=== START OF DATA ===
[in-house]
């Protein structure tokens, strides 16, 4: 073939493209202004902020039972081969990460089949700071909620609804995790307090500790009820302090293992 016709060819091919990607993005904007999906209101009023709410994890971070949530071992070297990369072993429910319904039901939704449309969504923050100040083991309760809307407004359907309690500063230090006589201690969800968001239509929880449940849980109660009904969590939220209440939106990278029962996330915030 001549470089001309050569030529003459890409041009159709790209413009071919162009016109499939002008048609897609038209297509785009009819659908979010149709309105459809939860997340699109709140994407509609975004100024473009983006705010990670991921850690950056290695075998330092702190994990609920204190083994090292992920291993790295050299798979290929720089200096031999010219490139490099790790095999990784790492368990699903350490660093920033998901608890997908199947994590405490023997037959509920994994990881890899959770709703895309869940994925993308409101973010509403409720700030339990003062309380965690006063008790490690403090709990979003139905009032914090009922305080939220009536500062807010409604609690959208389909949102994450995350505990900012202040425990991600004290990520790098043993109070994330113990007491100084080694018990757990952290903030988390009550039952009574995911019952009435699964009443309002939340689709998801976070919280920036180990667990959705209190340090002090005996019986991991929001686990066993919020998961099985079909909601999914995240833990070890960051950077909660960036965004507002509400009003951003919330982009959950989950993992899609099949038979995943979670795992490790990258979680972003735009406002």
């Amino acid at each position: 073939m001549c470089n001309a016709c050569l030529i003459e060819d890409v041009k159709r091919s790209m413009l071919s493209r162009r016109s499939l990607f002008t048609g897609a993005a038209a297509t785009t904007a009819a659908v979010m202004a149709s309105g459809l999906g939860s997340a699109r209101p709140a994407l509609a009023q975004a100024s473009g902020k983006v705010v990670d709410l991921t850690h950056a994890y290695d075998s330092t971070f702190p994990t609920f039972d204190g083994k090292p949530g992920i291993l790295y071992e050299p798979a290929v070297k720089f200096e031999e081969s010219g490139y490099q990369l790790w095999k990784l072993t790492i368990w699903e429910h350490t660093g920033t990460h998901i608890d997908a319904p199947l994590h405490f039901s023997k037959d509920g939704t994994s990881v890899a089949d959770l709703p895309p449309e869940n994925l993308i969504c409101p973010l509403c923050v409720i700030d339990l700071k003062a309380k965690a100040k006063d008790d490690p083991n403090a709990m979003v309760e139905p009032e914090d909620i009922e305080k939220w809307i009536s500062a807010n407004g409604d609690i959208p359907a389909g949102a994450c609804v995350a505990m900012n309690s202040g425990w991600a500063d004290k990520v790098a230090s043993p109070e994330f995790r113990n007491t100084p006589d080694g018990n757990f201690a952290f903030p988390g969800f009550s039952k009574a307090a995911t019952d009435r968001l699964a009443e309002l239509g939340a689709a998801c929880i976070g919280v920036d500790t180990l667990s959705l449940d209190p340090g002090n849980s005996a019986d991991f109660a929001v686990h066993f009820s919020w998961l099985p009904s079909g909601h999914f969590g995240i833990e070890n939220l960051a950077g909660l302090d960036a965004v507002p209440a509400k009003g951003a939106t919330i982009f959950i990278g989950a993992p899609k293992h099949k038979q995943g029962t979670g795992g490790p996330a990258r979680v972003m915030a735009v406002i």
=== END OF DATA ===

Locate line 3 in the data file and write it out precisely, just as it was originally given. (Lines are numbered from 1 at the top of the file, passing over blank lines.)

């Amino acid at each position: 073939m001549c470089n001309a016709c050569l030529i003459e060819d890409v041009k159709r091919s790209m413009l071919s493209r162009r016109s499939l990607f002008t048609g897609a993005a038209a297509t785009t904007a009819a659908v979010m202004a149709s309105g459809l999906g939860s997340a699109r209101p709140a994407l509609a009023q975004a100024s473009g902020k983006v705010v990670d709410l991921t850690h950056a994890y290695d075998s330092t971070f702190p994990t609920f039972d204190g083994k090292p949530g992920i291993l790295y071992e050299p798979a290929v070297k720089f200096e031999e081969s010219g490139y490099q990369l790790w095999k990784l072993t790492i368990w699903e429910h350490t660093g920033t990460h998901i608890d997908a319904p199947l994590h405490f039901s023997k037959d509920g939704t994994s990881v890899a089949d959770l709703p895309p449309e869940n994925l993308i969504c409101p973010l509403c923050v409720i700030d339990l700071k003062a309380k965690a100040k006063d008790d490690p083991n403090a709990m979003v309760e139905p009032e914090d909620i009922e305080k939220w809307i009536s500062a807010n407004g409604d609690i959208p359907a389909g949102a994450c609804v995350a505990m900012n309690s202040g425990w991600a500063d004290k990520v790098a230090s043993p109070e994330f995790r113990n007491t100084p006589d080694g018990n757990f201690a952290f903030p988390g969800f009550s039952k009574a307090a995911t019952d009435r968001l699964a009443e309002l239509g939340a689709a998801c929880i976070g919280v920036d500790t180990l667990s959705l449940d209190p340090g002090n849980s005996a019986d991991f109660a929001v686990h066993f009820s919020w998961l099985p009904s079909g909601h999914f969590g995240i833990e070890n939220l960051a950077g909660l302090d960036a965004v507002p209440a509400k009003g951003a939106t919330i982009f959950i990278g989950a993992p899609k293992h099949k038979q995943g029962t979670g795992g490790p996330a990258r979680v972003m915030a735009v406002i």